An interesting look at the Greek financial crisis as part of a larger systemic problem in the management of the EU eurozone, one that will not get fixed even if a solution to the Greek situation is found.
“What is clear is that the underlying problems of European monetary union – macroeconomic divergences and lack of fiscal policy coordination among a group of countries bound by a single currency and a single monetary policy – have not gone away. Unless these problems are addressed, even a Grexit is unlikely to provide more than a temporary respite for the Eurozone. Without reforms that bring the Eurozone toward closer fiscal integration, restore the severely compromised independence of the European Central Bank, and eliminate the massive debt overhang plaguing the Eurozone’s southern periphery countries, the future of the single currency may be bleak and brief……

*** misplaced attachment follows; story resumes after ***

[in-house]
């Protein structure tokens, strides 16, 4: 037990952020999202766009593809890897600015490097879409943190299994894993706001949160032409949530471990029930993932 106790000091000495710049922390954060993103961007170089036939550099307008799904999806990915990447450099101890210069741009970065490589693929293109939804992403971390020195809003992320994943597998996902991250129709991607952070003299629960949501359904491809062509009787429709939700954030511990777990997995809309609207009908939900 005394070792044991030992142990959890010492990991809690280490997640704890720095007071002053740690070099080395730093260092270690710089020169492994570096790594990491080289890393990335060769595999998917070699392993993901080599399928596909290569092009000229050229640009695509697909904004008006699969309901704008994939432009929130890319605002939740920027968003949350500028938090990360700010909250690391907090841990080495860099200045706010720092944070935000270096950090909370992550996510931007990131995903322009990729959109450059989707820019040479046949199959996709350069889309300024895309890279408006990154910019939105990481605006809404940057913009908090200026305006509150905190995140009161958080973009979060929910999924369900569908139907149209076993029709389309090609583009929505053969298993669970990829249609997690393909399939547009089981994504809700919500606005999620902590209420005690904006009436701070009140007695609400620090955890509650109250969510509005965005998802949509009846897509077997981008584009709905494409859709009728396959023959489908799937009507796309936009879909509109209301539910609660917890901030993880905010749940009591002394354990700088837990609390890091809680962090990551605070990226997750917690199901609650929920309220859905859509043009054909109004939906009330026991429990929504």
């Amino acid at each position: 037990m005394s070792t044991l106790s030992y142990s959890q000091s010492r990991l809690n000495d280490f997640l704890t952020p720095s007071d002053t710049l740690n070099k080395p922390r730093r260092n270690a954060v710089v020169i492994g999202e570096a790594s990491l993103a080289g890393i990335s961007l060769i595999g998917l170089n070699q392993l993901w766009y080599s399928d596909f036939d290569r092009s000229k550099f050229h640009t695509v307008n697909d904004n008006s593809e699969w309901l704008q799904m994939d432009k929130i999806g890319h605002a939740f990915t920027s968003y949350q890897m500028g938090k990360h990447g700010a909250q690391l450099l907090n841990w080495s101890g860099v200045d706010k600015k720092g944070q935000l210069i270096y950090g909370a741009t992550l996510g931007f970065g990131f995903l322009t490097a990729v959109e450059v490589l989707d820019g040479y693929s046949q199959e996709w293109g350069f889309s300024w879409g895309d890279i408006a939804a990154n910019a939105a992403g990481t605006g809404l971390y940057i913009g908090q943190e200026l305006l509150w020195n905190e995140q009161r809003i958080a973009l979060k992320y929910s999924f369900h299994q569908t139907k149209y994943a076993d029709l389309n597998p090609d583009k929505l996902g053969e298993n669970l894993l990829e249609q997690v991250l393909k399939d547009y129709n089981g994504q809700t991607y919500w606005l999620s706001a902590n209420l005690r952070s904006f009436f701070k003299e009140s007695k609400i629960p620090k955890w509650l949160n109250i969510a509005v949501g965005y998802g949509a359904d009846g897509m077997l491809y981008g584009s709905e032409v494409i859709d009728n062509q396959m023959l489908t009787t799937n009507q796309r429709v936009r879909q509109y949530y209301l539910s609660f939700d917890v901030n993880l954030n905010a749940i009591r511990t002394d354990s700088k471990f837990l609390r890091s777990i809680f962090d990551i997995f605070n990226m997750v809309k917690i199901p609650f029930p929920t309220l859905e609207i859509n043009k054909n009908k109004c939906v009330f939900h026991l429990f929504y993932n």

Why is this the case? The current episode has highlighted and magnified three potentially fatal weaknesses of the Eurozone, none of which bodes well for the long-term sustainability of the monetary union.”